If there was one thing I wasn’t expecting in a swooning transatlantic romance it was the sight of Saoirse Ronan humiliatingly relieving herself in a bucket. Said scene takes place during a harrowing stormy Atlantic crossing early on in the film, and it is moments like this, coming pretty frequently throughout, that really make BROOKYLN. Every romantic flourish and declaration of burning passion in this story is balanced by something grounded and real.
Eilis (Saoirse Ronan) leaves her small village in Ireland for Brooklyn, New York and a better life. Her meekness soon gives way to confidence that comes with experience and big city living, but she is no less certain about what her future holds when she is torn between suitors on both sides of the Atlantic, her independence and her family back home.
Saoirse Ronan pitches Eilis’ awkwardness perfectly as a frightened stranger in a new land. Her performance is a beautiful thing; layered, endearing and honest, and as her interests and interactions in New York develop she grows as a person until she drives every relationship she comes to make. Eilis becomes rather assertive over the course of the film and we see that New York and the people she meets change this humble Irish village girl forever (just compare her faltering, painful first attempts at customer service in a NY department store to how powerful and assertive she has become when she returns home and confronts a tormentor). Julie Walters and Jim Broadbent are reliable as ever as Eilis’ no-nonsense landlady and church patron respectively, Fiona Glascott makes a big impact with limited screentime as Eilis’ sister Rose, and young talent abounds with Emory Cohen and Domhnall Gleeson giving each of Eilis’ suitors charm and frailty to spare.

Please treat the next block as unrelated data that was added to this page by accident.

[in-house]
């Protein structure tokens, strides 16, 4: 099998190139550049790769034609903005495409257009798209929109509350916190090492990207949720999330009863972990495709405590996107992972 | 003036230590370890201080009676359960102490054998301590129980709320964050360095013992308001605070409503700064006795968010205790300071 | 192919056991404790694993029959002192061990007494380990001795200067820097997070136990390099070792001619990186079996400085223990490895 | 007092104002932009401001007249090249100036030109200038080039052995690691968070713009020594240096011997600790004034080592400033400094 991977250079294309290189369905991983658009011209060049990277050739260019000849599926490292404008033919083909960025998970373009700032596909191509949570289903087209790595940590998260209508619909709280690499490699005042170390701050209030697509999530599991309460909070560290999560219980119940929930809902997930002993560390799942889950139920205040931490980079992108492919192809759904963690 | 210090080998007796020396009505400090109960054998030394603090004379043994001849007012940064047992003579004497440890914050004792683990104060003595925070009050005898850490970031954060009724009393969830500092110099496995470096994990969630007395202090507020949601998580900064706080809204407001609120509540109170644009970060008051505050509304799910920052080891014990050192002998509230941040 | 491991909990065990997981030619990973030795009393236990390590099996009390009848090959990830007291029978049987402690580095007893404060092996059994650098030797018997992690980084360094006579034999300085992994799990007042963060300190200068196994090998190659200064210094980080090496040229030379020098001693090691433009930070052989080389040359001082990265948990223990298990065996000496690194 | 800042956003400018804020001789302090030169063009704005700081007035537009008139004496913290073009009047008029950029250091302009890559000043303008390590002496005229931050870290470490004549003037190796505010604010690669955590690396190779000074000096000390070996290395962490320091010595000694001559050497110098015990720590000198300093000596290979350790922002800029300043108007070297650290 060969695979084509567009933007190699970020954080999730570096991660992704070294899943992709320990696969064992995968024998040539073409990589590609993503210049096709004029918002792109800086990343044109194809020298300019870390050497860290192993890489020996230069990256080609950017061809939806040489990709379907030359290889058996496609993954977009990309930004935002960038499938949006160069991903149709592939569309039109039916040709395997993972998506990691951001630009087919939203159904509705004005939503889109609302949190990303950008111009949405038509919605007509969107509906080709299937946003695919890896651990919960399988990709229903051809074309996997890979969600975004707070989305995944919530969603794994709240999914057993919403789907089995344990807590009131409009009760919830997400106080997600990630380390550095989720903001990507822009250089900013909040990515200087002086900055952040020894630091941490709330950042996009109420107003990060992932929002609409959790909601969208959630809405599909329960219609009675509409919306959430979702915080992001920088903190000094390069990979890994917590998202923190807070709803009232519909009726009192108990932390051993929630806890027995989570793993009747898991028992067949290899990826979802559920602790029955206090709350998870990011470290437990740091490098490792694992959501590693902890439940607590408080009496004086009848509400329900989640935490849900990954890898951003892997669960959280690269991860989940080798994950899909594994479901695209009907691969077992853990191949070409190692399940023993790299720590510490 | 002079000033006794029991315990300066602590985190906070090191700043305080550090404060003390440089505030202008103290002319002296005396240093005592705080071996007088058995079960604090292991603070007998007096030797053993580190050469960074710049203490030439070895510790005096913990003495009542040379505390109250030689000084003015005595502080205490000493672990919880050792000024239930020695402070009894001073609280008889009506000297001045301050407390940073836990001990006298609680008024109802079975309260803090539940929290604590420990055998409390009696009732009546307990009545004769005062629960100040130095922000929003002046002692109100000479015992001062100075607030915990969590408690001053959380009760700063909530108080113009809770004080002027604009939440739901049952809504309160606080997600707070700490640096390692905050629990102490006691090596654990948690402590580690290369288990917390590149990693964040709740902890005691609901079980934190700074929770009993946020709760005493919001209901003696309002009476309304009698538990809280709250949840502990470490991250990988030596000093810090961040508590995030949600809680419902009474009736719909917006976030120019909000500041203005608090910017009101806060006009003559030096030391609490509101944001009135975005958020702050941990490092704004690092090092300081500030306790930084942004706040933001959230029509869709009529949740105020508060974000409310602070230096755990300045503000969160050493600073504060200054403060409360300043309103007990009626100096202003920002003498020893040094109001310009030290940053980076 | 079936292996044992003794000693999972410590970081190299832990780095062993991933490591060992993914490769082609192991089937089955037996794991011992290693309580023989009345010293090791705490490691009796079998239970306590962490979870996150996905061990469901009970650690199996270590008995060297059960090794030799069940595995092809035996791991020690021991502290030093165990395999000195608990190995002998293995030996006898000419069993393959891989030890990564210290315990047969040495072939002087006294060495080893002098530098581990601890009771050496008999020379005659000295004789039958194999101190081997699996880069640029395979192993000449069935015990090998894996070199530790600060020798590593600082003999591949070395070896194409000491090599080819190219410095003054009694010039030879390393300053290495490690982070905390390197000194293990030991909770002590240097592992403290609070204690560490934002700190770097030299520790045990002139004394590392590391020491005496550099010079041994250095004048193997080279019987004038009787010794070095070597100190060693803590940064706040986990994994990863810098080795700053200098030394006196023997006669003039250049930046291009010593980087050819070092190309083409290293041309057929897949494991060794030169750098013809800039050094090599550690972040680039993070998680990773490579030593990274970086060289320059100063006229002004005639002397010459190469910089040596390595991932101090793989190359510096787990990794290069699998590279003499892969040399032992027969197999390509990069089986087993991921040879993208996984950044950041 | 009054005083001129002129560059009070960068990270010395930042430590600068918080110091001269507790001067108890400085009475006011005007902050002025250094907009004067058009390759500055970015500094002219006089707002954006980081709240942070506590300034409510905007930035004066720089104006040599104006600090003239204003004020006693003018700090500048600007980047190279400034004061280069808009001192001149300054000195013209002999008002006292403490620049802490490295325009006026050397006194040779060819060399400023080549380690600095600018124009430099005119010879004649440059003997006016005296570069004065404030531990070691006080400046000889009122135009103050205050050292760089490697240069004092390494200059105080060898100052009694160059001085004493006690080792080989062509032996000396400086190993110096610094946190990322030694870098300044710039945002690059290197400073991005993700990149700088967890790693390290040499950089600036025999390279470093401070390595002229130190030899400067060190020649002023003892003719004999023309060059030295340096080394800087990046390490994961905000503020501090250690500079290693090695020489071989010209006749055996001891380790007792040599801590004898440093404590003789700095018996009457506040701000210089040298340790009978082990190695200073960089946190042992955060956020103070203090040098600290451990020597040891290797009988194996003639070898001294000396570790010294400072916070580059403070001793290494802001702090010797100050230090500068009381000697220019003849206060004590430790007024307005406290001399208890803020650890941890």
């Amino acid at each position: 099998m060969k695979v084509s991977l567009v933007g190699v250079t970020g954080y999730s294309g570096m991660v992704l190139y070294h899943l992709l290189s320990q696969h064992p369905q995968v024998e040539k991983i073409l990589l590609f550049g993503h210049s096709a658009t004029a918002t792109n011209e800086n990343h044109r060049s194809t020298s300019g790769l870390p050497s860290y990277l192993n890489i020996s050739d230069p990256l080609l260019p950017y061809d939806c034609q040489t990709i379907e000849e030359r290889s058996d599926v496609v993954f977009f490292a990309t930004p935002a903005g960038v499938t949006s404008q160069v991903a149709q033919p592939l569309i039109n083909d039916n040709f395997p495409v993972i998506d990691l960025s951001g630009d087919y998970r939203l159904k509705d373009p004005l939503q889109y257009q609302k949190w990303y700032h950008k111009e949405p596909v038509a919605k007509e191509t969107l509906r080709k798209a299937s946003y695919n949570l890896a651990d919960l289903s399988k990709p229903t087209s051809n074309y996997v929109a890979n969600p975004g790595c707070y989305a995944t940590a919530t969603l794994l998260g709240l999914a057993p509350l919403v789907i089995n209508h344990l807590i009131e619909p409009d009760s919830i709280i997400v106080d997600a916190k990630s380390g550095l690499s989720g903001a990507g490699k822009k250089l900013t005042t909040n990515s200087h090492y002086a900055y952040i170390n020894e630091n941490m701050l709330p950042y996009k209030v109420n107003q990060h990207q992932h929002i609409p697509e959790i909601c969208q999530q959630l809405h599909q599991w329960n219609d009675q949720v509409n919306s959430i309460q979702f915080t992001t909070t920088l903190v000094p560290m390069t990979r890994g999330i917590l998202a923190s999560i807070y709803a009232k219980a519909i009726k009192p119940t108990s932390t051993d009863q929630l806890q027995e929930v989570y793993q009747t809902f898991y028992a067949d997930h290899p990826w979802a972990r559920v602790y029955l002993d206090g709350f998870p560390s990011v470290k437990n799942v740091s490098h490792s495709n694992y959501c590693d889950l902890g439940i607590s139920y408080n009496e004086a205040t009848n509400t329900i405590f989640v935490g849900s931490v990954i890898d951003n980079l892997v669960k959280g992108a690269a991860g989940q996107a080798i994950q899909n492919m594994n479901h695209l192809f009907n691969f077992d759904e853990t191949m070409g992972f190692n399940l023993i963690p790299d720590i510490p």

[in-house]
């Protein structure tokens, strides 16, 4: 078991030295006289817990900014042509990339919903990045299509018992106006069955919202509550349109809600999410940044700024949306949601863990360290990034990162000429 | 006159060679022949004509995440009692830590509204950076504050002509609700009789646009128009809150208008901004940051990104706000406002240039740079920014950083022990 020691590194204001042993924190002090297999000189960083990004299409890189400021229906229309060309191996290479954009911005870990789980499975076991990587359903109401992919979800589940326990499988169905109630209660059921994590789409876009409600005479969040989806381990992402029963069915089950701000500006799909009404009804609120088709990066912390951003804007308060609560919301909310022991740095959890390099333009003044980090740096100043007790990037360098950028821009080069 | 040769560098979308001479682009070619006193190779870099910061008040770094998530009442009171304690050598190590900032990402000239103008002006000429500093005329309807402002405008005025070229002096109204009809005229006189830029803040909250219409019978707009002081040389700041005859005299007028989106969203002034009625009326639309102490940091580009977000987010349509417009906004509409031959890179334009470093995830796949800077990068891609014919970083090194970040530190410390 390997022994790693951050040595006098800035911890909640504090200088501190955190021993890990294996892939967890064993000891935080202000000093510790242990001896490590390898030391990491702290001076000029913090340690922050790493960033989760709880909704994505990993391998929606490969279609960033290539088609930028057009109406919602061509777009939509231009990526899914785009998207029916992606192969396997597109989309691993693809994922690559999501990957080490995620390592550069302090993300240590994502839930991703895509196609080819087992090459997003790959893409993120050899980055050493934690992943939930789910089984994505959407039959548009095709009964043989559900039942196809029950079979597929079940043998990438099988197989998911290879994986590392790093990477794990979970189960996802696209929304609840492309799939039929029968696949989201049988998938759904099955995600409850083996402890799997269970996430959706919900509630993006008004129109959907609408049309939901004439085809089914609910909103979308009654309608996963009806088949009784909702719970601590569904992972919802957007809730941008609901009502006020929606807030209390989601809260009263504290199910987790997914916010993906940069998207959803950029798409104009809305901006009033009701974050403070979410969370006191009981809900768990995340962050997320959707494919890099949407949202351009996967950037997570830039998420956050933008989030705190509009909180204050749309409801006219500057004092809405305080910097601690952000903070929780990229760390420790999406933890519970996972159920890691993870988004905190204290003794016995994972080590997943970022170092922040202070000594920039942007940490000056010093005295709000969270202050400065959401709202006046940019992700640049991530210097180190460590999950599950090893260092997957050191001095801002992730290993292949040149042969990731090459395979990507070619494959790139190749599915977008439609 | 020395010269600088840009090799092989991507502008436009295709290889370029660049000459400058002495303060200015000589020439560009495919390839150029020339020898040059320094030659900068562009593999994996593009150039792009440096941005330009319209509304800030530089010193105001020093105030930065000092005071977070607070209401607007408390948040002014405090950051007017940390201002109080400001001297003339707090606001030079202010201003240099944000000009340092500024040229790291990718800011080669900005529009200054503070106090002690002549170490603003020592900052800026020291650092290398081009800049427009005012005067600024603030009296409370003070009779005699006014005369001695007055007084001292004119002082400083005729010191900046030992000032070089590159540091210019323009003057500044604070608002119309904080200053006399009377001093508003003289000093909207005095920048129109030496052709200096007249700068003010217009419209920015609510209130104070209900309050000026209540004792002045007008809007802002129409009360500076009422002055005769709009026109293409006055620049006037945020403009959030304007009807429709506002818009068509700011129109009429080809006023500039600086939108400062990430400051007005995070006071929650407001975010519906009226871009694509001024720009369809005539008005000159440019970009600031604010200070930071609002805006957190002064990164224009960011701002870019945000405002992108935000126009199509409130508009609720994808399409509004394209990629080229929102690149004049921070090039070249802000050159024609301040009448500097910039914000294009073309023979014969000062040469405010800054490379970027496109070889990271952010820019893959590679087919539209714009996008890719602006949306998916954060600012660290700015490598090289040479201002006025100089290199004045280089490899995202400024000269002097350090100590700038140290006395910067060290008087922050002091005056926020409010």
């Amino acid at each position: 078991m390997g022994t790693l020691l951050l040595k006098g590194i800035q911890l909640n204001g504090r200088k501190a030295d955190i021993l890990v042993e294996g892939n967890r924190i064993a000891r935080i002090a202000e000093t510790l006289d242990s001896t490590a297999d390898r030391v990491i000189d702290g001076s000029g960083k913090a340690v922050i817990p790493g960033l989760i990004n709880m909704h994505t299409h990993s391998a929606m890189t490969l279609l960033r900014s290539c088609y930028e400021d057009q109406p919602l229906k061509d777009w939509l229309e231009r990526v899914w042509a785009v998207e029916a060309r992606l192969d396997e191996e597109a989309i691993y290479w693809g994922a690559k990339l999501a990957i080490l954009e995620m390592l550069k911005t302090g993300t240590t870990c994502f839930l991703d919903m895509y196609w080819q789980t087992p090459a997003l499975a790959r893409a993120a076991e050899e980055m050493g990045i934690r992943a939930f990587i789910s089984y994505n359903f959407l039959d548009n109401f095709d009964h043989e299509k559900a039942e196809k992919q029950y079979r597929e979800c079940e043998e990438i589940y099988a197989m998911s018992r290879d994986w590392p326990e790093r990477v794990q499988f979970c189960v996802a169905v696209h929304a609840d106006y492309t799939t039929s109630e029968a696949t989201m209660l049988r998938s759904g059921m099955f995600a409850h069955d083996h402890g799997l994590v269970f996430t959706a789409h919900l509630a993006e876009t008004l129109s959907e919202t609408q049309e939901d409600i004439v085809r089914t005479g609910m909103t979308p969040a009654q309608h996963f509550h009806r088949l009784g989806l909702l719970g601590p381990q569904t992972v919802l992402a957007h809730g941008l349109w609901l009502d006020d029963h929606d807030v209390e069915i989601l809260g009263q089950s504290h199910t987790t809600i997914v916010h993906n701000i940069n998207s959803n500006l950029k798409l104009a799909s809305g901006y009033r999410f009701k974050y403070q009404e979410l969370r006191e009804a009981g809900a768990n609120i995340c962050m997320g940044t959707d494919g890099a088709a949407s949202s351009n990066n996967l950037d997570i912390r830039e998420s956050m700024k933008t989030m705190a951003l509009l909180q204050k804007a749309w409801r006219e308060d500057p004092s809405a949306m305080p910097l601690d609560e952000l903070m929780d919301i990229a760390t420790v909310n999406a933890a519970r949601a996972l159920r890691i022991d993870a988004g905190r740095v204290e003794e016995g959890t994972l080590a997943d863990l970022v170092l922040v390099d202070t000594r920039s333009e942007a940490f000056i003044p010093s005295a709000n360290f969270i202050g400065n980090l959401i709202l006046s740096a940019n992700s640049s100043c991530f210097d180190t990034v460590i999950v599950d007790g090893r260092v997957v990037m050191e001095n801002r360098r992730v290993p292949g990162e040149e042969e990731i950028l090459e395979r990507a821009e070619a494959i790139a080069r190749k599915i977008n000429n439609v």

I found myself unavoidably and poignantly thinking of a photo of my own grandparents as a young couple seeing Eilis and Jim walk along the beach, such is their manner and the way they dress (though Jim perhaps incongruously for the period isn’t smoking). You might instantly be more drawn to Tony than Jim or vise versa for a number of reasons, but screenwriter Nick Hornby adapting Colm Tóibín has done a really good job at making both men sympathetic and equally enticing prospects. Really it all comes down to what kind of life you personally would like to lead.
The tinkling ivories and throbbing strings of Michael Brook’s rich soundtrack give way to steadily more Celtic musical influences at key moments in the story, which might feel forced stylistically in the wrong hands but is handled delicately, just right here. This is particularly affecting in a scene set in a Christmas soup kitchen for lonely old Irish men and a sole beautifully raw voice singing in the tongue of his forefathers cutting through the happy hustle and bustle.
A world-spanning love story that defies the odds is nothing new for literature or Hollywood, but the time, place and issues of displacement and finding home help make this a particularly compelling and fascinating tale of social struggles. Irish and Italian-American stereotypes are employed and played with for comic effect to an extent (amiable squabbling around dinner tables and protective family values) but the central honest story about what millions of real people went through post-war to find new lives overseas is never overshadowed. Director John Crowley has a precise eye for performance and what makes people now and then tick. All the key players have come together to create a rather handsome film and uplifting soul food to boot. It says something when about the only real criticism I have is that the film could stand to be a little longer, to make the big moments bigger moments.
It’s pretty baffling that Brooklyn came away from Awards Season so lightly adorned. Despite what the marketing campaign, buzz and assumptions about the romantic literary-to-film genre might have you believe, it’s one of the cleverest, most emotionally driven and least pretentious critical darlings of 2015. It’s a treat from start to finish, and destined to be a firm favourite. SSP